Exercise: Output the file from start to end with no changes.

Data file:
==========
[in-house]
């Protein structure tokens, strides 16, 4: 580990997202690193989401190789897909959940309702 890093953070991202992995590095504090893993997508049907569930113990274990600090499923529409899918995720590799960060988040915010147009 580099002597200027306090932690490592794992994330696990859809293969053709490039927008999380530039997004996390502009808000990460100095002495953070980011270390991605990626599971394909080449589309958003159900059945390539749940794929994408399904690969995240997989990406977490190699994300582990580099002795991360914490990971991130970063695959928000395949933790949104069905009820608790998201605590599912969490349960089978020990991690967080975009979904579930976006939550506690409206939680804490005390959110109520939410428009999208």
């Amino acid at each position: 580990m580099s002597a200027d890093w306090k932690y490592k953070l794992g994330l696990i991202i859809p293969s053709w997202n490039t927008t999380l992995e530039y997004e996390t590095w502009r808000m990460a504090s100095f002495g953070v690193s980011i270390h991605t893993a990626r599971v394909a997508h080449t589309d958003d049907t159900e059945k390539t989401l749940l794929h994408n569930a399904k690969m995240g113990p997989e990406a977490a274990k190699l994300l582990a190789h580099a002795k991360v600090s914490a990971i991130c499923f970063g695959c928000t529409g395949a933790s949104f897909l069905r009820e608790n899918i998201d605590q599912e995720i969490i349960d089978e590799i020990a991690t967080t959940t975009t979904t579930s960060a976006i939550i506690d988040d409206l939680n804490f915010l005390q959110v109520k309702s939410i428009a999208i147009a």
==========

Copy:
[in-house]
């Protein structure tokens, strides 16, 4: 580990997202690193989401190789897909959940309702 890093953070991202992995590095504090893993997508049907569930113990274990600090499923529409899918995720590799960060988040915010147009 580099002597200027306090932690490592794992994330696990859809293969053709490039927008999380530039997004996390502009808000990460100095002495953070980011270390991605990626599971394909080449589309958003159900059945390539749940794929994408399904690969995240997989990406977490190699994300582990580099002795991360914490990971991130970063695959928000395949933790949104069905009820608790998201605590599912969490349960089978020990991690967080975009979904579930976006939550506690409206939680804490005390959110109520939410428009999208």
């Amino acid at each position: 580990m580099s002597a200027d890093w306090k932690y490592k953070l794992g994330l696990i991202i859809p293969s053709w997202n490039t927008t999380l992995e530039y997004e996390t590095w502009r808000m990460a504090s100095f002495g953070v690193s980011i270390h991605t893993a990626r599971v394909a997508h080449t589309d958003d049907t159900e059945k390539t989401l749940l794929h994408n569930a399904k690969m995240g113990p997989e990406a977490a274990k190699l994300l582990a190789h580099a002795k991360v600090s914490a990971i991130c499923f970063g695959c928000t529409g395949a933790s949104f897909l069905r009820e608790n899918i998201d605590q599912e995720i969490i349960d089978e590799i020990a991690t967080t959940t975009t979904t579930s960060a976006i939550i506690d988040d409206l939680n804490f915010l005390q959110v109520k309702s939410i428009a999208i147009a």